Tuesday, October 11, 2016

An Exercise for the Reader

This is reaching back a bit into the OSR's past, but I highly recommend the following short read for potential Crypt Keepers. It's written by Matt Finch (Swords &Wizardry's creator) and is a handy way to wrap your head around how to approach games like C&T.

A Quick Primer to Old School Gaming


  1. I made a mistake early in my gaming career. I started with Holmes but then went directly to Advanced D&D and therefore missed out on the exuberant generosity on Moldvay Basic until recently.

    Even though AD&D didn't have feats and such, it was very much of the "if you don't have it on your character sheet, you just can't do it" board game style school of gaming. IIRC in AD&D there was a specific Ranger background option that gave you the ability to light fires. Therefore if you don't have it, you can't light a fire. Moldvay on the other hand defaults all characters to being awesome. By default any character can simply be declared to be able to ride a horse, even fight from horseback, swim, crew or command a ship, etc, etc. Finally there's a rule at TTR back that says any character can try anything not covered by the rules by rolling a characteristic or less on D20.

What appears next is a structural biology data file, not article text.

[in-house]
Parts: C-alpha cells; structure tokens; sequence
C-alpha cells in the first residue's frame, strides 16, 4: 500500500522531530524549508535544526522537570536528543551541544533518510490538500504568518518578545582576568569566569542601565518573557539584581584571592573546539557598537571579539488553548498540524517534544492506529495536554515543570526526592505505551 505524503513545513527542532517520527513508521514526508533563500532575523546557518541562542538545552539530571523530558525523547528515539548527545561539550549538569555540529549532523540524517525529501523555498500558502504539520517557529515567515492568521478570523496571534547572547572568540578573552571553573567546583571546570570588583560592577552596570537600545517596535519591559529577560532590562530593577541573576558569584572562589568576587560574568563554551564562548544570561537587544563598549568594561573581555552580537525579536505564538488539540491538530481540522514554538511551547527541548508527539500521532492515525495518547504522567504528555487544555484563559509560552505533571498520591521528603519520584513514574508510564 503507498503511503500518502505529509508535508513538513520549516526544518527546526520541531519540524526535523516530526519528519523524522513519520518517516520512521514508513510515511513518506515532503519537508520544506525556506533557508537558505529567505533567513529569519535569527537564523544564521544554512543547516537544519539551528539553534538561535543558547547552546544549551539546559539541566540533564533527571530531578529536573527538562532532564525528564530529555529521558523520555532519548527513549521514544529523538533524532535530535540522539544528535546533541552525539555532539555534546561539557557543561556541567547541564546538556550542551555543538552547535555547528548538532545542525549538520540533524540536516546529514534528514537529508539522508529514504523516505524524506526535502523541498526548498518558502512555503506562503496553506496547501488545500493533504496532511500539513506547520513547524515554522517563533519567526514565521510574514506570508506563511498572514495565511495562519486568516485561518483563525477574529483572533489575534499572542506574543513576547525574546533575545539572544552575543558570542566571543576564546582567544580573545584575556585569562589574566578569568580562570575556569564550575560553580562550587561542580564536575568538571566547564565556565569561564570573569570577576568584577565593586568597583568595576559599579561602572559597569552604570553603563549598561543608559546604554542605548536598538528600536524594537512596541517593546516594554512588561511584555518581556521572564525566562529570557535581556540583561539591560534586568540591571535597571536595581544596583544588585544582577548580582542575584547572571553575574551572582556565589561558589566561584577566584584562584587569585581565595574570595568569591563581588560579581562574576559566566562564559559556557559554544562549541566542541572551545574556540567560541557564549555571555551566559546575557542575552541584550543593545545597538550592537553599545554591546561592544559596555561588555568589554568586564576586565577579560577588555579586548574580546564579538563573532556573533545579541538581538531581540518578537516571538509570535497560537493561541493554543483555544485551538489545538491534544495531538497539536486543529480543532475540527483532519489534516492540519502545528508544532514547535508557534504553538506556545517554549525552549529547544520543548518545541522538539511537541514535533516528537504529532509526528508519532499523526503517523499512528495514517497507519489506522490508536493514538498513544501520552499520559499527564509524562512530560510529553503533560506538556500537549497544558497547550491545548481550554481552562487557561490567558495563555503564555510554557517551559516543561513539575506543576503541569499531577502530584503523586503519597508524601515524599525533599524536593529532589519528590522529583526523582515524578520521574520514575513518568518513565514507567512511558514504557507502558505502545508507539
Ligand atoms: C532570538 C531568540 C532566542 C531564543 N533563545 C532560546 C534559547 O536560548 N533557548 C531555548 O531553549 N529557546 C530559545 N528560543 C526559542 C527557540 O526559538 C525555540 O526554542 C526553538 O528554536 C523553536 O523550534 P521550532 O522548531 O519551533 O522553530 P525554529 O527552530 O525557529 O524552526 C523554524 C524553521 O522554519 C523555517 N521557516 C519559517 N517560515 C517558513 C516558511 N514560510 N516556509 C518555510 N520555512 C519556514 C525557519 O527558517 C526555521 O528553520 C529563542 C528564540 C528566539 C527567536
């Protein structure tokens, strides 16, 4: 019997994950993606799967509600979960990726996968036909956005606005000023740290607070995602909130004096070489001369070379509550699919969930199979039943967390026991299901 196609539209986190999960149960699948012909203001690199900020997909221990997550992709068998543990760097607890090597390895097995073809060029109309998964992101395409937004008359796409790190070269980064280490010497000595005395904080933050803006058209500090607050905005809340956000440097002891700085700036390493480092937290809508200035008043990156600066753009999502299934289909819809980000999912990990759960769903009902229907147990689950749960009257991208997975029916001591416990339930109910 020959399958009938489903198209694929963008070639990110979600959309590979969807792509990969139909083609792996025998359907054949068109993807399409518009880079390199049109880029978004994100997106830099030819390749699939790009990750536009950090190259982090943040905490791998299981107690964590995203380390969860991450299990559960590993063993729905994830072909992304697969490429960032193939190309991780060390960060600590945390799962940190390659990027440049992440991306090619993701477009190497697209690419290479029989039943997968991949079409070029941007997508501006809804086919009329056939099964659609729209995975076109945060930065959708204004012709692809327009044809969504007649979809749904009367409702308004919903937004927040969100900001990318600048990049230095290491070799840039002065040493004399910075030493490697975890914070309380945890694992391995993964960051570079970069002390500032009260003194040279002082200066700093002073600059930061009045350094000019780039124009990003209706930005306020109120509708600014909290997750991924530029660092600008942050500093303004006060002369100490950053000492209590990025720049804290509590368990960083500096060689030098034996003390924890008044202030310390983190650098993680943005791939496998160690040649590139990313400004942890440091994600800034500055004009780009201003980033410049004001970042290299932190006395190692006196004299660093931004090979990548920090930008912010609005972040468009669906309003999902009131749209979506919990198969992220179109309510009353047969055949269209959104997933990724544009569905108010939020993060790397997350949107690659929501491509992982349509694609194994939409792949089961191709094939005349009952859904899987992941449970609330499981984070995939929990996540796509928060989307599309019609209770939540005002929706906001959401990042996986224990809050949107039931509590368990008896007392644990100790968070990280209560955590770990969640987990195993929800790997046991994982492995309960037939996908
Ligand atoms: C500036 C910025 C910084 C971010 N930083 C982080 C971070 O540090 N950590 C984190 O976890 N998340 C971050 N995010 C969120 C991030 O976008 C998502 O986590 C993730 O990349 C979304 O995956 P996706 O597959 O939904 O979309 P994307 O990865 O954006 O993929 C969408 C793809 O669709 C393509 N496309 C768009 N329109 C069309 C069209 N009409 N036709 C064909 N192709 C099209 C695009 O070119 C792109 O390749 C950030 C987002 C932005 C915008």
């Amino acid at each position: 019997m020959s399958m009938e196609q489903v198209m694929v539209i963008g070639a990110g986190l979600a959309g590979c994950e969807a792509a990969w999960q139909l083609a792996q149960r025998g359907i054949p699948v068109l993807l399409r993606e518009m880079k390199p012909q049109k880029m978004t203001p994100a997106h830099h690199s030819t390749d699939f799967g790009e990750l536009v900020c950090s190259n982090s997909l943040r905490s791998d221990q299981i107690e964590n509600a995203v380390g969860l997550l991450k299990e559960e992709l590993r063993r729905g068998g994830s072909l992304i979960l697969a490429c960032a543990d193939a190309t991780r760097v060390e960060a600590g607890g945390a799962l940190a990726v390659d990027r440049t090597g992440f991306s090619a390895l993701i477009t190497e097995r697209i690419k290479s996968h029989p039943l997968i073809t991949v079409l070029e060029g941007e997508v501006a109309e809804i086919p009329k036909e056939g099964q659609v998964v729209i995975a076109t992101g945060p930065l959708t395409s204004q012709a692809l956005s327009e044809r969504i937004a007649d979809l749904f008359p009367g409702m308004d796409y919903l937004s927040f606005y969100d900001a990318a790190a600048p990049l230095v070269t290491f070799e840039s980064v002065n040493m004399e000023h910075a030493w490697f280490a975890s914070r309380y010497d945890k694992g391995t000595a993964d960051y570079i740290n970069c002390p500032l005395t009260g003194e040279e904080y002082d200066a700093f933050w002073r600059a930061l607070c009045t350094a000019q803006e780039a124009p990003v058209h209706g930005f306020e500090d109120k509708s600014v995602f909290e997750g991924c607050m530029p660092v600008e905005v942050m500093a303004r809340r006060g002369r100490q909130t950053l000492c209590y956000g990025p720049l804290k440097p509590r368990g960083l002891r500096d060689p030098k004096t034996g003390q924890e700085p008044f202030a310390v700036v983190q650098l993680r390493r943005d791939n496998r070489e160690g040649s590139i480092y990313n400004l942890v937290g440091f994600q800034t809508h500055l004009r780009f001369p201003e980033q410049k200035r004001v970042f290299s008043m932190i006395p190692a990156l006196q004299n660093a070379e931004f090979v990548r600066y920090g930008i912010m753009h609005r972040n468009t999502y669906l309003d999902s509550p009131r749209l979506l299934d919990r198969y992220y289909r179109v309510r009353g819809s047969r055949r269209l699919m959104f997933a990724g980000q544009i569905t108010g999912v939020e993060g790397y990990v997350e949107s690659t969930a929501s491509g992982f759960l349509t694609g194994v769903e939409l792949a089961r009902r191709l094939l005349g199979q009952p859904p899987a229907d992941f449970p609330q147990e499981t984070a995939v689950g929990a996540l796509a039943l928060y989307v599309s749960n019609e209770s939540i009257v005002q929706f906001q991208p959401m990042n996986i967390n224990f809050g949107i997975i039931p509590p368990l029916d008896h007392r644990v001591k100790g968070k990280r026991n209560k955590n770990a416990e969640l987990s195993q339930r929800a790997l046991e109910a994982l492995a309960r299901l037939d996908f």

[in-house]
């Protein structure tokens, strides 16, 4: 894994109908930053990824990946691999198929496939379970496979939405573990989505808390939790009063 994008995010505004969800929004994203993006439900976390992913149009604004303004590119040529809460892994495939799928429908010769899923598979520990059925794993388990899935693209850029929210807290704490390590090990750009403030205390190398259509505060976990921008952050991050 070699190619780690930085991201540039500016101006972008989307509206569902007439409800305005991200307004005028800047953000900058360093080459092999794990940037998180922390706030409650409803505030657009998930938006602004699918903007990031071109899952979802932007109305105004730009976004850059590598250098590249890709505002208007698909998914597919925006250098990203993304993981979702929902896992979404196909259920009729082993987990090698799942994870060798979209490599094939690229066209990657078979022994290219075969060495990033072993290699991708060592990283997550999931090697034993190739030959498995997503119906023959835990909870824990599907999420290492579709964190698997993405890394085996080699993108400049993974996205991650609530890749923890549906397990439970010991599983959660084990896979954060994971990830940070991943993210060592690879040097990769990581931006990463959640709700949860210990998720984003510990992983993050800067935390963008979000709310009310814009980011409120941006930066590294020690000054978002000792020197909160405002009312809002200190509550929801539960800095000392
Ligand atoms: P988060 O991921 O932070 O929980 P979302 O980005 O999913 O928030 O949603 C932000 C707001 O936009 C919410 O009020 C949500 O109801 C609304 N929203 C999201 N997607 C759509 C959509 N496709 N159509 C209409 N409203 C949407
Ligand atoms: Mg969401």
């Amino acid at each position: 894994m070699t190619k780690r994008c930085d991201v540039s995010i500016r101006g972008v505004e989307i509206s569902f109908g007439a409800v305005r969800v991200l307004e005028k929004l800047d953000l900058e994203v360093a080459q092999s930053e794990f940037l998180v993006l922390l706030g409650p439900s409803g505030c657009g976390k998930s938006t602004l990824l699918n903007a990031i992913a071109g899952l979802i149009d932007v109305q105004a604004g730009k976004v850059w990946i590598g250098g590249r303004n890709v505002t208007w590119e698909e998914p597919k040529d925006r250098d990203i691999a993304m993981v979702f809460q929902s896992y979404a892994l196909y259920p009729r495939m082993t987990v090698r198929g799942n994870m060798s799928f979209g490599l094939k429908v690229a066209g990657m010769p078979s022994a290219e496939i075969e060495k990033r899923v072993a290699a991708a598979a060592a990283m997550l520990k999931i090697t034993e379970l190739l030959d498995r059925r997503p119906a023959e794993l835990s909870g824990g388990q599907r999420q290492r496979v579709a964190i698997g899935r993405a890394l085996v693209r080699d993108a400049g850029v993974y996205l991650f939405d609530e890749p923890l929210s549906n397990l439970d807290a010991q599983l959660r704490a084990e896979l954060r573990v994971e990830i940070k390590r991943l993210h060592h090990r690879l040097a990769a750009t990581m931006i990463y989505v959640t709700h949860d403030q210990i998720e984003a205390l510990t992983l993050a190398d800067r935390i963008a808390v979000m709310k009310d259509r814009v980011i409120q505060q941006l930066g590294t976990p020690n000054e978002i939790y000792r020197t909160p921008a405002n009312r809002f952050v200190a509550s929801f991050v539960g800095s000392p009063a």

In real history I picked up a copy of RuneQuest and sold all my AD&D books, and many of my contacts with D&D since have confirmed the rules-as-permission ethos that unfortunately pervades that part of gaming culture. But in the last 5 or 6 years I've been playing occasional games of C&C and other ISR games and enjoying the old school ethos.

    1. Sweet, nourishing B/X D&D. I loved RQ back in the day, running a Pavis/Big Rubble game for a fair while. RQ/BRP does tend to granularize skills and such a bit, which can inhibit the "just try it" attitude.